German researchers announce “successful trial of air taxi flight integration procedures within current airspace designs”

As part of the SkyCab II research project, Droniq GmbH and DFS Aviation Services (DAS), together with SkyCab partner Mönchengladbach Airport (MGL) and Germandrones, have now developed a procedure for integration of air taxis into current airspace architecture.

According to a company press release:

“The aim of the procedure is to create the basis for simultaneous flight operations of manned and unmanned air traffic at an airport with a control zone controlled by DAS.  The success of test flight was made possible thanks to the close working relationship between the two subsidiarises of the German air navigation service provider DFS, Droniq and DAS, as well as the engagement of the project partners, Mönchengladbach Airport and Germandrones GmbH. The latter company operates the drone as part of the SkyCab project.”

“With this project, we are laying the first foundations for the integration of air taxis efficiently and, above all safely, into air traffic,” explained Droniq CEO Jan-Eric Putze. “We are taking another important step towards advancing Germany as a lead market for unmanned air traffic,” added Putze.

Droniq secured the permission from the competent German aeronautical authority to operate test flights with drones in controlled airspace beyond the visual range of the drone pilot (BVLOS), said the press release. “An essential building block was the formulation of an operational concept and a risk assessment. The basis for this was the traffic management system for drones, termed UTM, developed by DFS and marketed by Droniq. The UTM makes the (manned and unmanned) air traffic at and around Mönchengladbach Airport visible to the drone pilot.  This add-on to the drone pilots working position means drone pilots can comply with the visual flight rules that apply in controlled airspace, such as right-of-way rules. They can also safely comply with air traffic control instructions.”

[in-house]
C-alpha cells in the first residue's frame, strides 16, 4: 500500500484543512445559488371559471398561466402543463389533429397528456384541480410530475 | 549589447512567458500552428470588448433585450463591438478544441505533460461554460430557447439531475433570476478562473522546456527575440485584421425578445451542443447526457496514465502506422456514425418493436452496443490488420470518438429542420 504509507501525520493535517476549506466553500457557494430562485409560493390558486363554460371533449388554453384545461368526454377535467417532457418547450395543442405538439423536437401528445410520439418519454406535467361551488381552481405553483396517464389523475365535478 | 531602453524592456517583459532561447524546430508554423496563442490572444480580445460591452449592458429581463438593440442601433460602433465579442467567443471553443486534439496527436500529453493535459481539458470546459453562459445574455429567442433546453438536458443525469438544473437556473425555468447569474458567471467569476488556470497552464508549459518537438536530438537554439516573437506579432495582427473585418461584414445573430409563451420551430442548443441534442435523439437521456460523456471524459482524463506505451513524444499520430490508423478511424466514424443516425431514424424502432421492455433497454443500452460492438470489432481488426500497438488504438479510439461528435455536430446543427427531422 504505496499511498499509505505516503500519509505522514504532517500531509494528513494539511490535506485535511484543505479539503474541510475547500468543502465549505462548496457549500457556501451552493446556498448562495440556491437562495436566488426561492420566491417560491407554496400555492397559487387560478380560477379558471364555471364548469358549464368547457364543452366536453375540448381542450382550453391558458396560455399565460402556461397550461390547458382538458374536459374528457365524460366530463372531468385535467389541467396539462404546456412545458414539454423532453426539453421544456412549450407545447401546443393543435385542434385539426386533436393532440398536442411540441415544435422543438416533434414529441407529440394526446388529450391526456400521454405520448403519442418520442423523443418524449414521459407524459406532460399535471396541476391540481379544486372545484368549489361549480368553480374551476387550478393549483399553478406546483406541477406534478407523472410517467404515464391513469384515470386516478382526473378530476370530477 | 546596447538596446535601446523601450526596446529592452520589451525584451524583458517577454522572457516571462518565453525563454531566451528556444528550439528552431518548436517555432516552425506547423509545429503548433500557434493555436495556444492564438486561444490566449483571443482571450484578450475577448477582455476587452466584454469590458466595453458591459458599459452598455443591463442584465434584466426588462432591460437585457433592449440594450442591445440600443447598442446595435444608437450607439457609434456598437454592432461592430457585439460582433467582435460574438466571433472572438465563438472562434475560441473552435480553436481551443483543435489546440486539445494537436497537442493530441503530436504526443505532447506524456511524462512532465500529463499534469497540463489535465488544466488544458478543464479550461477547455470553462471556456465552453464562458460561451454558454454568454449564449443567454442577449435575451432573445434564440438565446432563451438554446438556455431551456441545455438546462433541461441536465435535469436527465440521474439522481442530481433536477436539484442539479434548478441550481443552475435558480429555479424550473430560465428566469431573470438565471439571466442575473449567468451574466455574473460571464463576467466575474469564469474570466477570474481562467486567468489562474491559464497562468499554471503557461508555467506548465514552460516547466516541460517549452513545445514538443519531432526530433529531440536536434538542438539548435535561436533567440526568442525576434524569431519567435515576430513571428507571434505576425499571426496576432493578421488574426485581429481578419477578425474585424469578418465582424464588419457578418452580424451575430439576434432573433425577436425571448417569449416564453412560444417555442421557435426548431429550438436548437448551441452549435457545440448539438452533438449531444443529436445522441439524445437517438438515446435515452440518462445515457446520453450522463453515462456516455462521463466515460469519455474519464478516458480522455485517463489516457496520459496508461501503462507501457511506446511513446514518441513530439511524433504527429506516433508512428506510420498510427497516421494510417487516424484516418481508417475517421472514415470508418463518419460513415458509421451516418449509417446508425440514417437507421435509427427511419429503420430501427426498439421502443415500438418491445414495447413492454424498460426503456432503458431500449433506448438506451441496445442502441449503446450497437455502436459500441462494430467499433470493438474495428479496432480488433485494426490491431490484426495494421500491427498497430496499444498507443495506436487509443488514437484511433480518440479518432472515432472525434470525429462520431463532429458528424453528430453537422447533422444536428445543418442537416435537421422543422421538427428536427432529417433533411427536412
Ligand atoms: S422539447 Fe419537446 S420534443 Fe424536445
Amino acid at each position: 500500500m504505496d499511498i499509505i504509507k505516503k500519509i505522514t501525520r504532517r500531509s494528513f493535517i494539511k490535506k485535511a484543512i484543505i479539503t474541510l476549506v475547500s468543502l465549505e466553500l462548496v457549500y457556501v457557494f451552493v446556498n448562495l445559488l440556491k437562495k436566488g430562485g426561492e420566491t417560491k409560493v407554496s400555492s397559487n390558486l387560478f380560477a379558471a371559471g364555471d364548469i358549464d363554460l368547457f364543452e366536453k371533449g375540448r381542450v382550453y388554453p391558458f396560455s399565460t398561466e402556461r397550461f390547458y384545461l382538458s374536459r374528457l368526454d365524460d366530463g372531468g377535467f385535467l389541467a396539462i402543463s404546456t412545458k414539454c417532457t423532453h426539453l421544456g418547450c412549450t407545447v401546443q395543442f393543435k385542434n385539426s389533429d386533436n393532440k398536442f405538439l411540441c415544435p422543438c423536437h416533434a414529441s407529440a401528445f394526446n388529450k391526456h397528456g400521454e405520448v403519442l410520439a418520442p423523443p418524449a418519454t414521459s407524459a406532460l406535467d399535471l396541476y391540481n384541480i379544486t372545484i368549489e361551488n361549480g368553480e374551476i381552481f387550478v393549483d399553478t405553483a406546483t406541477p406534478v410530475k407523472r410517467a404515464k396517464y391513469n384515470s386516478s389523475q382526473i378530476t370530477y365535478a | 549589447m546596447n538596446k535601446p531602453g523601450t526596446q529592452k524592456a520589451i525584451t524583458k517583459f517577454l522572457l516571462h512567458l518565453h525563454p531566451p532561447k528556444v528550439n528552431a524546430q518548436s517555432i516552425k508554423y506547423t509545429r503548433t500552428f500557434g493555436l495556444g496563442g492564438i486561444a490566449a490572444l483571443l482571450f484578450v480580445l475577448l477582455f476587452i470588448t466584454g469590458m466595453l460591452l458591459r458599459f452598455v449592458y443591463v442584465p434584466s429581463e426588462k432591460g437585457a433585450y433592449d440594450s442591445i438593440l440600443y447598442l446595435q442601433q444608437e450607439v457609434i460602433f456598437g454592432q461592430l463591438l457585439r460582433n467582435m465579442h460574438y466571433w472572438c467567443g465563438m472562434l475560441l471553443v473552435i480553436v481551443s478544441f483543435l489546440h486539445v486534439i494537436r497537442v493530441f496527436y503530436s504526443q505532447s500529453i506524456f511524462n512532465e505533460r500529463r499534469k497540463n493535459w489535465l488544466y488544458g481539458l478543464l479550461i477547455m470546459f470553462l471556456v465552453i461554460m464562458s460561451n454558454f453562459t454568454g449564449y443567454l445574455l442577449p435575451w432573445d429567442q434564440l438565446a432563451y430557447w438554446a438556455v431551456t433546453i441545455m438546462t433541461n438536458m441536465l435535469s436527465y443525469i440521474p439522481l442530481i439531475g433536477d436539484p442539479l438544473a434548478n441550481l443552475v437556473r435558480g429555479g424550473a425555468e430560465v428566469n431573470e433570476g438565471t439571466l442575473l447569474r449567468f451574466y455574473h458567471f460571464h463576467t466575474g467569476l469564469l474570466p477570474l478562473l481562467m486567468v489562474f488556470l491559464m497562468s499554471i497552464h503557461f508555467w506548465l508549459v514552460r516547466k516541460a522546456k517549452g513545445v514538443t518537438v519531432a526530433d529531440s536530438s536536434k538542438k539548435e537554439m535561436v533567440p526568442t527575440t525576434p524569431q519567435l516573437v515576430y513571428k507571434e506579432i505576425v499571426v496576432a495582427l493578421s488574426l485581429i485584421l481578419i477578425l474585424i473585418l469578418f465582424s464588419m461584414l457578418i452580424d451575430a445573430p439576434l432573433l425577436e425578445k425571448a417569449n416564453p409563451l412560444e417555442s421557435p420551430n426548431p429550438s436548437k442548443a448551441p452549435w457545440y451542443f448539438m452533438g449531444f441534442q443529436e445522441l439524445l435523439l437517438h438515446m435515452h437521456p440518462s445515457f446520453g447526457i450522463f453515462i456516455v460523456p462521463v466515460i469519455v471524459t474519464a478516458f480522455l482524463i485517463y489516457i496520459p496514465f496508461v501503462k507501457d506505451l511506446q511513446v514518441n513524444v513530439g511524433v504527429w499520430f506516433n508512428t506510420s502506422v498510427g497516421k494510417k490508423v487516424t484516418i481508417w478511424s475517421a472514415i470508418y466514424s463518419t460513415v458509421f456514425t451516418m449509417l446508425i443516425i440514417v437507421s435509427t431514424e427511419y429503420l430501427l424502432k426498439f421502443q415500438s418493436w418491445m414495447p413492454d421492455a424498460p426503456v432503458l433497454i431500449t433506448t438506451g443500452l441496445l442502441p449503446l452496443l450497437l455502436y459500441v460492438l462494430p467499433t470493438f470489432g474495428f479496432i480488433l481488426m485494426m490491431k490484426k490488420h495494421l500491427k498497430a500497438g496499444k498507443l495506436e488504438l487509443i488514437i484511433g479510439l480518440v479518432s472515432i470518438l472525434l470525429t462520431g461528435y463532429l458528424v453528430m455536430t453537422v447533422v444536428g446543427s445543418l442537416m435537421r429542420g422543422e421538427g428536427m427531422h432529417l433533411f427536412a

DAS air traffic controllers integrated the SkyCab test flights into ongoing aerodrome operations by means of coordinated flight corridors. In addition, DAS, as the responsible air navigation service provider, submitted the required safety risk assessment and mitigation to the German Federal Supervisory Authority for Air Navigation Services (BAF)) for the modified air traffic control procedures.

The objective of the two DFS subsidiaries is to standardise procedures for the operation of unmanned aircraft systems (drones) by conducting further test flights, thus enabling their use in control zones under the responsibility of DAS.

Philip Ammermann, DAS Tower Manager, said: “Thanks to the close cooperation with the SkyCab partners, Mönchengladbach Airport and Germandrones, and their technical systems, it was possible to integrate these test flights quickly and safely into normal operations.”

The aim of the research project funded by the German Federal Ministry of Transport and Digital Infrastructure (BMVI) and led by Aachen University of Applied Sciences is to develop a system for air taxis with an associated mobility concept for a model region bordered by the Meuse, Rhine and Ruhr rivers. At Mönchengladbach Airport (MGL), research is being conducted specifically on the integration of the new flying objects into active airspace. The project successfully completed its practical test here on Monday.

(Image: A Songbird drone from Germandrones takes off as a small-scale SkyCab for a sightseeing flight around Mönchengladbach.)

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